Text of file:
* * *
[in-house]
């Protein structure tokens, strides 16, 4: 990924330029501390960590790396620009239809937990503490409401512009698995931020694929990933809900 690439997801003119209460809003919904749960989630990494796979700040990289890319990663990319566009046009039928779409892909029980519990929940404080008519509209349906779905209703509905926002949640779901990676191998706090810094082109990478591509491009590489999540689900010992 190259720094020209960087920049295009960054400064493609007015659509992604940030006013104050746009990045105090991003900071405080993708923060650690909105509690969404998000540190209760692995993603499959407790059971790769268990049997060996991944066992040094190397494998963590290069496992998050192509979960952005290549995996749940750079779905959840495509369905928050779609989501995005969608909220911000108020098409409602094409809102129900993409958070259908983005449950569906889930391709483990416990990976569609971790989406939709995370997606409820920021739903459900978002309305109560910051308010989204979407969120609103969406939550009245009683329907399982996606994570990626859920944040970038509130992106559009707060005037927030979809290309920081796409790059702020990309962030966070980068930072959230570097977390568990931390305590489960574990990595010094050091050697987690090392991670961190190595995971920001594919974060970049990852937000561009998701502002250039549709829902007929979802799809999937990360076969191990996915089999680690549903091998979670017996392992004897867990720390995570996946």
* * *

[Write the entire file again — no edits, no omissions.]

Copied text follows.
[in-house]
């Protein structure tokens, strides 16, 4: 990924330029501390960590790396620009239809937990503490409401512009698995931020694929990933809900 690439997801003119209460809003919904749960989630990494796979700040990289890319990663990319566009046009039928779409892909029980519990929940404080008519509209349906779905209703509905926002949640779901990676191998706090810094082109990478591509491009590489999540689900010992 190259720094020209960087920049295009960054400064493609007015659509992604940030006013104050746009990045105090991003900071405080993708923060650690909105509690969404998000540190209760692995993603499959407790059971790769268990049997060996991944066992040094190397494998963590290069496992998050192509979960952005290549995996749940750079779905959840495509369905928050779609989501995005969608909220911000108020098409409602094409809102129900993409958070259908983005449950569906889930391709483990416990990976569609971790989406939709995370997606409820920021739903459900978002309305109560910051308010989204979407969120609103969406939550009245009683329907399982996606994570990626859920944040970038509130992106559009707060005037927030979809290309920081796409790059702020990309962030966070980068930072959230570097977390568990931390305590489960574990990595010094050091050697987690090392991670961190190595995971920001594919974060970049990852937000561009998701502002250039549709829902007929979802799809999937990360076969191990996915089999680690549903091998979670017996392992004897867990720390995570996946």